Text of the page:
China’s manufacturing industry has forced them to become an extremely resource dependent nation. Knowing this however, the Chinese have been strategically purchasing large amounts of both precious and rare-earth metals.With direct access to Mongolia’s deep rare-earth deposits, China has bee able to control the industry and ultimately set prices. NASDAQ reports on China’s new strategy to profit off their rare-earth metal monopoly:
Inner Mongolia Baotou Steel Rare-Earth (Group) Hi-Tech Co. (600111.SH), China’s largest rare-earth producer by output, plans to launch a rare-earth trading platform on Aug. 8 this year, the company said in an in-house news report.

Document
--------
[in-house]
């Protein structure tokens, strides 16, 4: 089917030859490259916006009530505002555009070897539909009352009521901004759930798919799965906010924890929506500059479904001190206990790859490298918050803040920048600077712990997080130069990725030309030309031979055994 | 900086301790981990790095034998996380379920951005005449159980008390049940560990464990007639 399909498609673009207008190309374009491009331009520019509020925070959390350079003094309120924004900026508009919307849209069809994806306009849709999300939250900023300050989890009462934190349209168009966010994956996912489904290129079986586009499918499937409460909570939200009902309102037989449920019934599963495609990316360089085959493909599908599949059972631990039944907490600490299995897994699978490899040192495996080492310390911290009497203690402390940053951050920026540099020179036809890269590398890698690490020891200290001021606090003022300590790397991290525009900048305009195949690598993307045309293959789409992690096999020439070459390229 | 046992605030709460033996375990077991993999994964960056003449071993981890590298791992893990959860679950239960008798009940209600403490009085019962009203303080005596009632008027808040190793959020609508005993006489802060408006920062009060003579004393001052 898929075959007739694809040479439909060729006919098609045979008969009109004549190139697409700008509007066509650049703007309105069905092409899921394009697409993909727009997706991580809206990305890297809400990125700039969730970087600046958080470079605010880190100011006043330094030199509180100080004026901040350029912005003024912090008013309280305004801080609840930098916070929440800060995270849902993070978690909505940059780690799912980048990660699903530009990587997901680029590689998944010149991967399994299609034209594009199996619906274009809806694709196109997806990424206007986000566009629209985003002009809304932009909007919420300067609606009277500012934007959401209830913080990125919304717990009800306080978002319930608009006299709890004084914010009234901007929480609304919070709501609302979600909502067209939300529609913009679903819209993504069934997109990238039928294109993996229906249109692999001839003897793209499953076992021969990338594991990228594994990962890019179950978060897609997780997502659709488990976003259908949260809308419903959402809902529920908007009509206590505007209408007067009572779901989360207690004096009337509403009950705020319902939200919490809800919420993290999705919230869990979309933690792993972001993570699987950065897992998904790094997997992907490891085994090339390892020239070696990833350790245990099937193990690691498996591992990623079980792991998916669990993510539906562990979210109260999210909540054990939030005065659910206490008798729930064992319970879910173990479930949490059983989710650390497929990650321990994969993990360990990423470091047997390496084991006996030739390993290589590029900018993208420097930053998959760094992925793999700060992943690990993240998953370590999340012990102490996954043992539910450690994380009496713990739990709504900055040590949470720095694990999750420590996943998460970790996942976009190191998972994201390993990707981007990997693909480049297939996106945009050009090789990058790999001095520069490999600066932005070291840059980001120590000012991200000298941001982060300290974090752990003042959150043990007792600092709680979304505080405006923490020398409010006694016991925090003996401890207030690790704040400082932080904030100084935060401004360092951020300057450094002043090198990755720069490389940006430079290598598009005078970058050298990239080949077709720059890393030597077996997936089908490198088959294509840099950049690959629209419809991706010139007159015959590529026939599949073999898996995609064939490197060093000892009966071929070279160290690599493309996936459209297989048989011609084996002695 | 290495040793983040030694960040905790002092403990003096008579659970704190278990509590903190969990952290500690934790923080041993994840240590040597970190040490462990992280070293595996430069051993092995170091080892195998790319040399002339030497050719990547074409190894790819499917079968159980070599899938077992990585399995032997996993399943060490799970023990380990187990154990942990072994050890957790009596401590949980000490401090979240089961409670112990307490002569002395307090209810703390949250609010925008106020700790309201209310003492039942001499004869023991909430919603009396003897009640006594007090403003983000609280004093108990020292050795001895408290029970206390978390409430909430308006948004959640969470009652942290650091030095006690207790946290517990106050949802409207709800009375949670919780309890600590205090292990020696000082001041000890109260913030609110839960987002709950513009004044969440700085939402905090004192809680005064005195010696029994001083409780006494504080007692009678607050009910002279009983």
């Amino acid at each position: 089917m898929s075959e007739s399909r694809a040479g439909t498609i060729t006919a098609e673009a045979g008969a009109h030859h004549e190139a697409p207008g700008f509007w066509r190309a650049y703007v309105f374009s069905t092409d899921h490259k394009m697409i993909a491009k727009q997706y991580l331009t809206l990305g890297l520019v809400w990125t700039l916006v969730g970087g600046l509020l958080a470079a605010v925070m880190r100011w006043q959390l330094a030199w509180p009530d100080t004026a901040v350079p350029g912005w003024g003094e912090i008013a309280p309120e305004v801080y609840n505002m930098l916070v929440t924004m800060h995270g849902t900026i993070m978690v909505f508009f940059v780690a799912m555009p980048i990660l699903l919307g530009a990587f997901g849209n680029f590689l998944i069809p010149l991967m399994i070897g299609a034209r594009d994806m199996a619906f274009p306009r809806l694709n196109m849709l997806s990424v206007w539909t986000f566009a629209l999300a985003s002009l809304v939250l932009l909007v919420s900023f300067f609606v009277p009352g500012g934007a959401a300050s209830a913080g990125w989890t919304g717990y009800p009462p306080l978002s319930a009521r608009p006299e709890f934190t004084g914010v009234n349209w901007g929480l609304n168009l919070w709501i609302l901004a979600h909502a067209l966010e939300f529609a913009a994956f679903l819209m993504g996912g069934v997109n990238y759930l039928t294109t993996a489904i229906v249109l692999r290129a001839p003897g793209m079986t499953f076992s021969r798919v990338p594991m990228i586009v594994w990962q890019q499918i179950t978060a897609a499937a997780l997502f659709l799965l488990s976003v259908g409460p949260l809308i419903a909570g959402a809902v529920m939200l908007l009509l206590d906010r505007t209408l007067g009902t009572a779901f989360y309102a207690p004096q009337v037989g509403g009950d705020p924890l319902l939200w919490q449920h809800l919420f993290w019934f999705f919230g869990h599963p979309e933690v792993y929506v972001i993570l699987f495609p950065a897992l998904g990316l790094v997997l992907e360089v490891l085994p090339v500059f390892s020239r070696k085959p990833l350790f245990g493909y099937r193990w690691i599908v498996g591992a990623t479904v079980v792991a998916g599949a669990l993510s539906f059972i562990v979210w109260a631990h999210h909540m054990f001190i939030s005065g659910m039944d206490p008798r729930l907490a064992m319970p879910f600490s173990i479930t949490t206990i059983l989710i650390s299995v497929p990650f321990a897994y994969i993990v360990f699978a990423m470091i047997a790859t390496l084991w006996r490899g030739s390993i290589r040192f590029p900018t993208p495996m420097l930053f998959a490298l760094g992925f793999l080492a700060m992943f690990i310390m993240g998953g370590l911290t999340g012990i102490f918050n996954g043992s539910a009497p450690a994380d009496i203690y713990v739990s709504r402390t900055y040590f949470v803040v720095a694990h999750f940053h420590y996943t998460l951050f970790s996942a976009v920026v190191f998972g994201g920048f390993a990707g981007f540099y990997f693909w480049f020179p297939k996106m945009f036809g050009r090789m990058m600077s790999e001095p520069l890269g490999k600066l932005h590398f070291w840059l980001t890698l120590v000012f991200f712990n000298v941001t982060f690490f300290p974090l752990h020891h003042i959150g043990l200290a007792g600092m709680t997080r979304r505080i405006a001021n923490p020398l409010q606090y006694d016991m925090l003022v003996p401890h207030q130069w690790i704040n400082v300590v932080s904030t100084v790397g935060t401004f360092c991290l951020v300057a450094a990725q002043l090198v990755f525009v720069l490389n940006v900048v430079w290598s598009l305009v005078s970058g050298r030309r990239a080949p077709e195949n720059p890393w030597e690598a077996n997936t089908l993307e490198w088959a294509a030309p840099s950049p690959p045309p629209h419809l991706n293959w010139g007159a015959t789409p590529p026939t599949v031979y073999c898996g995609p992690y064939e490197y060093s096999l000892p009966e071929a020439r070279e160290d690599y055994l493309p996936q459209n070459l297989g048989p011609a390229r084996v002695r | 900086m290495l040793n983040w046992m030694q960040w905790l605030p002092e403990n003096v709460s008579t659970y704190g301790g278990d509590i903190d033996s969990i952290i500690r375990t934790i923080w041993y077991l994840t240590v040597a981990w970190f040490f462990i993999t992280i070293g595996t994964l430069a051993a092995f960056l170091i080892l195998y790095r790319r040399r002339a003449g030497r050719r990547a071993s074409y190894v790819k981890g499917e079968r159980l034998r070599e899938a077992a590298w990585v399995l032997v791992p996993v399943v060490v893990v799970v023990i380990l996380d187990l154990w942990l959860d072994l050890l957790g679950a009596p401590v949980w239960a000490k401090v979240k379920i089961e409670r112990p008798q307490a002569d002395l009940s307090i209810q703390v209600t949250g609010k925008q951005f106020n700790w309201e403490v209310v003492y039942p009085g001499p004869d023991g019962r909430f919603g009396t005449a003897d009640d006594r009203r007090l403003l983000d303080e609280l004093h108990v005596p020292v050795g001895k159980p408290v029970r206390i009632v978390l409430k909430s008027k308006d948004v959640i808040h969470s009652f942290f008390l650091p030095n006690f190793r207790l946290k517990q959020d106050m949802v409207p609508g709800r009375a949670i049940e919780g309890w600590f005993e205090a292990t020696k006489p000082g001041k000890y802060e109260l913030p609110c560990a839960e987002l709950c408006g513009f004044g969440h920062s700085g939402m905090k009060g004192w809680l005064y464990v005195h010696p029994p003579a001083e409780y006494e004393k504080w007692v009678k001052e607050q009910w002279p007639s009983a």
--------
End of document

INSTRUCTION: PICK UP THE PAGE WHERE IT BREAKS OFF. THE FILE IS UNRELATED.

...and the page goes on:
The physical trading bourse will extend China’s efforts to exert more control over the pricing of major industrial commodities, including these 17 strategically important metals that are used in global high-technology applications such as defense systems and telecommunications.
China controls about 95% of the world’s rare-earth production, and its attempts to restrict exports have become the basis of a trade complaint by the U.S., Europe and Japan at the World Trade Organization.
Last month, the U.S. Trade Representative’s Office said the Obama administration remains “deeply troubled” over China’s restrictions on the exports of rare earths and is deciding on its next course of action after concluding consultations with Beijing through the World Trade Organization.
China launched a physical trading platform for iron ore in May, although the exchange’s data show it has been thinly used so far.